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As aging mobster leaves prison, some fear his future role.
John Caniglia and Mike Tobin,
For nearly 24 years, the man known as "Ronnie the Crab" watched out for his family and friends in a way only a mobster could.
He mediated disputes among his fellow Mafiosi. He made money in the rackets and taught his son how to do the same. He even held title to a Youngstown bar at the center of a sports gambling operation.
And he did it all, authorities say, without leaving prison.
What authorities can't agree on, however, is what will happen when Ronald Carabbia, 73, walks out of the Chillicothe Correctional Institution Tuesday, a free man.
Some, like Joseph Griffin, who led the FBI during the Cleveland mob wars, fear that Carabbia will resume his old role as a leader of the Northeast Ohio Mafia.
"Informants told us for years that he was communicating with street-level people in Youngstown and Cleveland on gambling operations, and this was while he was in prison," Griffin said. "I can't believe they are going to let him out."
Others, including Carmen Marino, the Cuyahoga County prosecutor who sent Carabbia to prison, argue that there's no longer a mob to lead.
"Organized crime is gone and dead," Marino said.
In fact, he now doubts whether Carabbia detonated the bomb in 1977 that killed fellow mobster Danny Greene, although he still believes that Carabbia helped plan the attack. He said so in a January 2002 letter to the state parole board, written a few days before his retirement, urging the aging mobster's release.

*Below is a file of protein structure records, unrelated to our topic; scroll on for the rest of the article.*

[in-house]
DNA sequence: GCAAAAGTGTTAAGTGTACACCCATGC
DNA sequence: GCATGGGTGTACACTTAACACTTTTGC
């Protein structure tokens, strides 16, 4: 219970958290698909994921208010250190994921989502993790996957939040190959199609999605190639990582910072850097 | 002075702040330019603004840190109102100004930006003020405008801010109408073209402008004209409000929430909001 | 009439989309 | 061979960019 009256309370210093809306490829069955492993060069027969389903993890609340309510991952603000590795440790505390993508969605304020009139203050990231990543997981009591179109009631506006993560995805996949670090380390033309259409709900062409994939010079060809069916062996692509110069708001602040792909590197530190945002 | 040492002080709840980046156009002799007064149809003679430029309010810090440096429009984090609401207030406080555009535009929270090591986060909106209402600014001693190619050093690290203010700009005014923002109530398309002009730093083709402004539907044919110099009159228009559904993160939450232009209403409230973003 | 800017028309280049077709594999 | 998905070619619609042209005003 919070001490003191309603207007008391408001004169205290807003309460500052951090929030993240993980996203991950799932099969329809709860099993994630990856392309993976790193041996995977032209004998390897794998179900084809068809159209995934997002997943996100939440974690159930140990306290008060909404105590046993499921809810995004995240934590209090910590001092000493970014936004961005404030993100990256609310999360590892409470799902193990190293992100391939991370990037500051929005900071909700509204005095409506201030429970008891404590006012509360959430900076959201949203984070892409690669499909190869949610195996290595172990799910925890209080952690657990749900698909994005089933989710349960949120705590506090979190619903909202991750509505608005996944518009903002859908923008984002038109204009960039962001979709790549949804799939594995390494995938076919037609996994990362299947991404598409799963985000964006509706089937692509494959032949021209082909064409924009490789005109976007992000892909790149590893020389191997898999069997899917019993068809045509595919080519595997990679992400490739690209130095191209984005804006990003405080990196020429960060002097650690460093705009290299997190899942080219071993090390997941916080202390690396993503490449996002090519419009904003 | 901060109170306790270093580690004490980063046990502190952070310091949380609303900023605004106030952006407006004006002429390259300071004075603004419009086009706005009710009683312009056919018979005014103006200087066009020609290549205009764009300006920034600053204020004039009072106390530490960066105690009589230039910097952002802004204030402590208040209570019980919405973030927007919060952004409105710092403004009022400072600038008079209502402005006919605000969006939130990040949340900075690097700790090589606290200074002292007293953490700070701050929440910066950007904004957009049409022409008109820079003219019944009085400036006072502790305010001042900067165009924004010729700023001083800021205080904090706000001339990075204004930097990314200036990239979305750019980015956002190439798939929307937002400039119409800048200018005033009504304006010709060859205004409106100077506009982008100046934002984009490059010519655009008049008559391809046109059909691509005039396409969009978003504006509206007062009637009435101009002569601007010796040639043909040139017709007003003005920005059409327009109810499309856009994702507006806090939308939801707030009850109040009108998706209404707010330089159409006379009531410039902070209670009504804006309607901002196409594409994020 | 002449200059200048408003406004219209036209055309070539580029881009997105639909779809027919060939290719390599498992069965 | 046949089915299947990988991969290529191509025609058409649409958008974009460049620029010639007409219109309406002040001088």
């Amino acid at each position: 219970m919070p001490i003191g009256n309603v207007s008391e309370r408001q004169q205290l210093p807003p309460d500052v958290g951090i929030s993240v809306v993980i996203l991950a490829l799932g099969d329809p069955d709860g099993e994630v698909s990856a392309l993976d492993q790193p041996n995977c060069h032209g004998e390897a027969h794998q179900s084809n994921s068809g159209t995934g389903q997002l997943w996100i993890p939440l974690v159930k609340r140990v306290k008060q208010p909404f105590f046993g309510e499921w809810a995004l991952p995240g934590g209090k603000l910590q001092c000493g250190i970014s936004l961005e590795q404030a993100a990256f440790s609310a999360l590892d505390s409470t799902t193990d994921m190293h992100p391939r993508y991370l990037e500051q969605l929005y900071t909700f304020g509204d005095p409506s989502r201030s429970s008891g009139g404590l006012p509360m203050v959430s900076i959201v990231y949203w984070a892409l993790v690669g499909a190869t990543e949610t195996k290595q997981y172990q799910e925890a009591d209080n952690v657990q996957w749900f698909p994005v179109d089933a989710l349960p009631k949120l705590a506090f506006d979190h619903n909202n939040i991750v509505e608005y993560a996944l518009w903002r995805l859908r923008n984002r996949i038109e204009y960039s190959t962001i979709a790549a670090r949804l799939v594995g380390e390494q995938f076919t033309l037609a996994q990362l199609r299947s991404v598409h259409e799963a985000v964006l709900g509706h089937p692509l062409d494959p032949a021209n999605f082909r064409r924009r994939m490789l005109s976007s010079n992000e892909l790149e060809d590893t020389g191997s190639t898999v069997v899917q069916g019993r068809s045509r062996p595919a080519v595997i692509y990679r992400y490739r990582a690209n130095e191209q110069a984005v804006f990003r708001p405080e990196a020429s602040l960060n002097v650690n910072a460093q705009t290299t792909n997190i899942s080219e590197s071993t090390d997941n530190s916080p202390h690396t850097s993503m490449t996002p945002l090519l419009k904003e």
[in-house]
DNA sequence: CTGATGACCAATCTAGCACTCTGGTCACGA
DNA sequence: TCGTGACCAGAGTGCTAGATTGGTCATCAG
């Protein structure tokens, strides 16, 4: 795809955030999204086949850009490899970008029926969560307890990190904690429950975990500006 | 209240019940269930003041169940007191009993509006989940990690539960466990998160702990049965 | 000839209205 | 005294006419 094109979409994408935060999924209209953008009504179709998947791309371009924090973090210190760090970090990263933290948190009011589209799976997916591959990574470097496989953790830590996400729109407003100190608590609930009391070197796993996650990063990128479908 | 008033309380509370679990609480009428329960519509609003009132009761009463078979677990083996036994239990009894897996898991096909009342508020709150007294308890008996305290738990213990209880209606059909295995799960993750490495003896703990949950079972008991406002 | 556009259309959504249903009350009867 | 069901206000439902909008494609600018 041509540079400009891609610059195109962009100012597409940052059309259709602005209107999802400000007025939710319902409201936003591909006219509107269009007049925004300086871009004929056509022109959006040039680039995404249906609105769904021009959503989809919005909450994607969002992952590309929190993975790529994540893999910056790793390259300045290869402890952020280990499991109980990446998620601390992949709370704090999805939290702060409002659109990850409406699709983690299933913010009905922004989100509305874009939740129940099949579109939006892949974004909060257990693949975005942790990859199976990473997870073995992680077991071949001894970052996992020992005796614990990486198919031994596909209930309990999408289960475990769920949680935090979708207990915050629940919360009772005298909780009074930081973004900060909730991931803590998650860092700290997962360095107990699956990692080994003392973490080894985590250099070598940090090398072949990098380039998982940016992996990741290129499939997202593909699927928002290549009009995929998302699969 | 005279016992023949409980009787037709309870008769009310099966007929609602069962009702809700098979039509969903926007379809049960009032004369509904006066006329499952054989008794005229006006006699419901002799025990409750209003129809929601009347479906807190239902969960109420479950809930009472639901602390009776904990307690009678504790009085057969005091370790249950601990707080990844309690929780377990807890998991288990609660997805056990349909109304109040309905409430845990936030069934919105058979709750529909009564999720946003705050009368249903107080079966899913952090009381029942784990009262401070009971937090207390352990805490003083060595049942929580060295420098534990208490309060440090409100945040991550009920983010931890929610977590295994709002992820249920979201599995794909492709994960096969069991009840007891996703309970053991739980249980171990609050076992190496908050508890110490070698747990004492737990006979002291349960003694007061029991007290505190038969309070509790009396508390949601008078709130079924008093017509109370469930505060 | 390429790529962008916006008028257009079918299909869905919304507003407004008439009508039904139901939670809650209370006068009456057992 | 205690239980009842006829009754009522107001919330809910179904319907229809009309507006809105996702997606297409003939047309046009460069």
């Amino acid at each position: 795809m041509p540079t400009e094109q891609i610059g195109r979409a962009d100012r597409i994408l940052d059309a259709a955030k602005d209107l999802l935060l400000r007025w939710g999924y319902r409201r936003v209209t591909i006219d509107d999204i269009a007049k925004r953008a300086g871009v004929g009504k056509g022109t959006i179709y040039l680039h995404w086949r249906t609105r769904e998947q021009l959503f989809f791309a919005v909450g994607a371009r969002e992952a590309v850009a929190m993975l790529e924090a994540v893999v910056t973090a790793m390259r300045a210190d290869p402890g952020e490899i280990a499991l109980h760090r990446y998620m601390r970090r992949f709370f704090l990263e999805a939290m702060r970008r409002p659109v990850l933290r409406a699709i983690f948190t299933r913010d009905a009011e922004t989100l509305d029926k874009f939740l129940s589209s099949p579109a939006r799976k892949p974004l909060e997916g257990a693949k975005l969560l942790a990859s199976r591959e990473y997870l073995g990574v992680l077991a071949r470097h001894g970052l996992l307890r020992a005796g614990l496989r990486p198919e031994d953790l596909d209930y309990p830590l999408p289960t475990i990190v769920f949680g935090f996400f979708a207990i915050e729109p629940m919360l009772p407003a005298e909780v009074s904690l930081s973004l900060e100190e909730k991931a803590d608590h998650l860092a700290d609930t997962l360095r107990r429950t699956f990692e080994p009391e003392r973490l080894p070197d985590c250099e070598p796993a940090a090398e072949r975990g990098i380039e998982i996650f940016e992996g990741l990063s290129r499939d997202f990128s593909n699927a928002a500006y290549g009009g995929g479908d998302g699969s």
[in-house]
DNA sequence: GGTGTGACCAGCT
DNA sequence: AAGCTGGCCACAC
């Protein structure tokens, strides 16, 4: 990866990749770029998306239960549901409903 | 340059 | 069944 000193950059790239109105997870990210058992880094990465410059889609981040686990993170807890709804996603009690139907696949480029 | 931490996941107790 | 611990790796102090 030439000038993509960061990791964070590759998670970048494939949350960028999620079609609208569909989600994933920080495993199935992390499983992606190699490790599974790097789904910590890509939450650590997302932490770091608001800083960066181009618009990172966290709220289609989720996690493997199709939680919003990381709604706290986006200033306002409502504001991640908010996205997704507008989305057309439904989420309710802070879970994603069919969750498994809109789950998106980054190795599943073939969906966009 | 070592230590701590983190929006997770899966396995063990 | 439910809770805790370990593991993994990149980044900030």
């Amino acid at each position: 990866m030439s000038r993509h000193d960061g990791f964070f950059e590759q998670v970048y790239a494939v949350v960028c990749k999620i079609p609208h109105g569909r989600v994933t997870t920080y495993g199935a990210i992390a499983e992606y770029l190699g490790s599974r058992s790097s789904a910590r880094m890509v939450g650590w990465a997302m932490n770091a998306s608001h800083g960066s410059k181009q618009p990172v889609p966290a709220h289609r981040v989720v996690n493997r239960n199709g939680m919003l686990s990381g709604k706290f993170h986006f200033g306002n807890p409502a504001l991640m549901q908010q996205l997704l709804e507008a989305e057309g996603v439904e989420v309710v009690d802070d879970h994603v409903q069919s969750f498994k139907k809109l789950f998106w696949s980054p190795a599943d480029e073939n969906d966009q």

Danny Kelly, Danny Greene's eldest son, also did not oppose the board's decision to release Carabbia.
"If they let him out for the sake of his family, that's fine with me," Kelly said. "That time is gone and past. It's done."
The parole board agreed, concluding there is no direct evidence of Carabbia's ongoing involvement in criminal activity. The mobster was convicted of aggravated murder and sentenced to life in prison in 1978.
The FBI's Youngstown supervisor, John Kane, was stunned by the board's decision, arguing that Carabbia's prison doings are suspicious, to say the least.
He said that Carabbia's son, Ronald, 39, who is suspected of running a lucrative sports gambling operation in the Mahoning Valley, regularly visited his father in prison, where the two would talk quietly out of the guards' earshot. Kane has no doubt that Carabbia was issuing both orders and instructions."In my opinion, if it has webbed feet, waddles and quacks, it's probably a duck," Kane said.
Agents who searched LaVilla Sports Bar and Grille in Struthers, which is titled to Carabbia and his wife, Josephine, found additional evidence of sports gambling, court records show. The details have not been made public, but prosecutors said Ronnie the Crab is clearly implicated.
"Ronald Carabbia is still involved in the decision-making at LaVilla," said Cuyahoga County Prosecutor Bill Mason, Marino's old boss. "Mr. Carabbia has essentially continued to have influence on the business and the illegal activity therein while incarcerated."